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Updated Thursday 28th September 2006

A brief description of the nature of sandstone

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Sandstone is a medium-grained sedimentary rock. It is pale yellow, grey or often red to brown. Composed of rounded grains of silica (quartz) that are all the same size, it is cemented together by silica, calcite or an iron mineral.

Sandstones are often layered and can show colour variations between the layers.

Sandstone Copyrighted image Icon Copyright: The Open University

How is it formed?
Sand sized grains of quartz are produced by the weathering of other rocks. These are transported and deposited by wind, waves and rivers. The original sediment may have been a sand bank, beach or desert sand dunes.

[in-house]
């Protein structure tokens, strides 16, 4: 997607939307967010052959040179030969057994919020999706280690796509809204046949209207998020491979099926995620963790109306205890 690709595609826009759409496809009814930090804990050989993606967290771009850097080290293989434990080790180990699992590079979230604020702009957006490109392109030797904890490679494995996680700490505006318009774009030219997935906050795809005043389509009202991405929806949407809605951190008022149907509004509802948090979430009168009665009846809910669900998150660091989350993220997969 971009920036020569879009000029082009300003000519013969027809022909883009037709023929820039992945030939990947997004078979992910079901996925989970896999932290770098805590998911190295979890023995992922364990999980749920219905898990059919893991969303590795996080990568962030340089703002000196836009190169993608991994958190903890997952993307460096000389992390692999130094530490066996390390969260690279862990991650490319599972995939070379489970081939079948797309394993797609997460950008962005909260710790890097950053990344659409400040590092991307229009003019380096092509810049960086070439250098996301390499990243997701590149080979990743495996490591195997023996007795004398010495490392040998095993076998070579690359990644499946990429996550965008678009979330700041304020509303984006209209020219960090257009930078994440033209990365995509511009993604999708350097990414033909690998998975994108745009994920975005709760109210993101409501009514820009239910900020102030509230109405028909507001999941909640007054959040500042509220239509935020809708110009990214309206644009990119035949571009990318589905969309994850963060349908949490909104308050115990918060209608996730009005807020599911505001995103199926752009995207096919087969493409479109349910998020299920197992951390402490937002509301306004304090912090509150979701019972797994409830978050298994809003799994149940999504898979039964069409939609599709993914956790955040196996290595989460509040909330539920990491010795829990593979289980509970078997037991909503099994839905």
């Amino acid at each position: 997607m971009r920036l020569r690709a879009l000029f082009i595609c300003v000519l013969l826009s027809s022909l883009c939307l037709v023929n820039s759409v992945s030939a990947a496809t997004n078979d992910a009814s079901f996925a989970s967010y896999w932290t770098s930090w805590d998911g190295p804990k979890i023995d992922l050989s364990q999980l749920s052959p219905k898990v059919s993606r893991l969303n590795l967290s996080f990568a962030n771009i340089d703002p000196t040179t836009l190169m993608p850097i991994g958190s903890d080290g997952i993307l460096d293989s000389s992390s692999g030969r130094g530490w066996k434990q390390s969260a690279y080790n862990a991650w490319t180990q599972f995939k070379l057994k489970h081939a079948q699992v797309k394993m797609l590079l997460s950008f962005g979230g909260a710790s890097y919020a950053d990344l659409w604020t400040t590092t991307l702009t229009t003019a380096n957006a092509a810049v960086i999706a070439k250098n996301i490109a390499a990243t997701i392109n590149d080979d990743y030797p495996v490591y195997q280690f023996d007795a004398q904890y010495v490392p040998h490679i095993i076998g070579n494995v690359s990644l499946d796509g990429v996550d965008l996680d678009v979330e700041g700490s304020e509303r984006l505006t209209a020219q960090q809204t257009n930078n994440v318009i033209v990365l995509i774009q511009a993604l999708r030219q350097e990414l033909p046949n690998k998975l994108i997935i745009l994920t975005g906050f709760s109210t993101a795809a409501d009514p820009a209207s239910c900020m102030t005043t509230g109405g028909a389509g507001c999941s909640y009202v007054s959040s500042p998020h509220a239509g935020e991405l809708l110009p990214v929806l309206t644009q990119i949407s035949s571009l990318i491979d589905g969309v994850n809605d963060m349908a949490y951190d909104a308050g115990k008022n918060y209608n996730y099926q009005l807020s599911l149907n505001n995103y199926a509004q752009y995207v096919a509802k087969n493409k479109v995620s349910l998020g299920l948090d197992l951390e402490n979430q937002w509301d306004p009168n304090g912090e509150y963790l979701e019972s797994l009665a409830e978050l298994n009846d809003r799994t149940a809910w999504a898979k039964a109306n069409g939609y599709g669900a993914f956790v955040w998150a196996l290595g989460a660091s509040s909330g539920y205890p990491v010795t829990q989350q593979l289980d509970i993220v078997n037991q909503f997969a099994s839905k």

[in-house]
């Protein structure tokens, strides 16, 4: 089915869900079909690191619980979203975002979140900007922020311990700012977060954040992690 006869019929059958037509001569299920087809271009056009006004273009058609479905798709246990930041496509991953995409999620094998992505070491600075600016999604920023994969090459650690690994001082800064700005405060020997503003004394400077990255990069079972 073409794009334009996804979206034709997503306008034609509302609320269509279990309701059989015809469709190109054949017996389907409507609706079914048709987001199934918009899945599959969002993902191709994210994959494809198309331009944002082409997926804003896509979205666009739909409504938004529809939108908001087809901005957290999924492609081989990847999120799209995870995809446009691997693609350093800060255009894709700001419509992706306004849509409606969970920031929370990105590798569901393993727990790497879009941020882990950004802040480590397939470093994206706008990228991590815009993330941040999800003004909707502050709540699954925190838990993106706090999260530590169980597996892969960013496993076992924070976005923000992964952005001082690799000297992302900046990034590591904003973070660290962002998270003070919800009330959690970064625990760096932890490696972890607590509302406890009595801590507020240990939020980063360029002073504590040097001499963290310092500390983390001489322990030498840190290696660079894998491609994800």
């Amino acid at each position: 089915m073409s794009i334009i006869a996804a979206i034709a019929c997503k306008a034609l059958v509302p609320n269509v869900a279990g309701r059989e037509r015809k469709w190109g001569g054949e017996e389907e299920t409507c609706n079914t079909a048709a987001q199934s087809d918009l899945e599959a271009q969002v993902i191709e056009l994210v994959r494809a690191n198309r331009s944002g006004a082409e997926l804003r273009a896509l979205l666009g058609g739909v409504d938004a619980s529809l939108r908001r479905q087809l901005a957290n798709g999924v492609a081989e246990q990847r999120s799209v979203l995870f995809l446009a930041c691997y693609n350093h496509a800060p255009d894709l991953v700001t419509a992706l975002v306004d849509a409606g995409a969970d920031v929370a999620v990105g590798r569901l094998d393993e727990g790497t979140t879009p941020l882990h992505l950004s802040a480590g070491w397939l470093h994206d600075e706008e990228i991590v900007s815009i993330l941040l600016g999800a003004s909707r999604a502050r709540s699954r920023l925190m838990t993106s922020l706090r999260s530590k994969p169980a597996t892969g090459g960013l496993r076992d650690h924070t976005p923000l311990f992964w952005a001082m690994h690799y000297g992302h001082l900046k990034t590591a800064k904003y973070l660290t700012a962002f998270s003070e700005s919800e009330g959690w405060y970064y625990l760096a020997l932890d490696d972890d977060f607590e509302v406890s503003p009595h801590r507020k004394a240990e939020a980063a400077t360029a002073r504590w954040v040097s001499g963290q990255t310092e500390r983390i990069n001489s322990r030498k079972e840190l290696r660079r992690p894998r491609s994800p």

When the sand is buried beneath other sediments it is compacted and cemented by chemicals dissolved in the water seeping through it. Sandstones formed in deserts are usually red in colour. Those formed on beaches or rivers are often yellow or grey.


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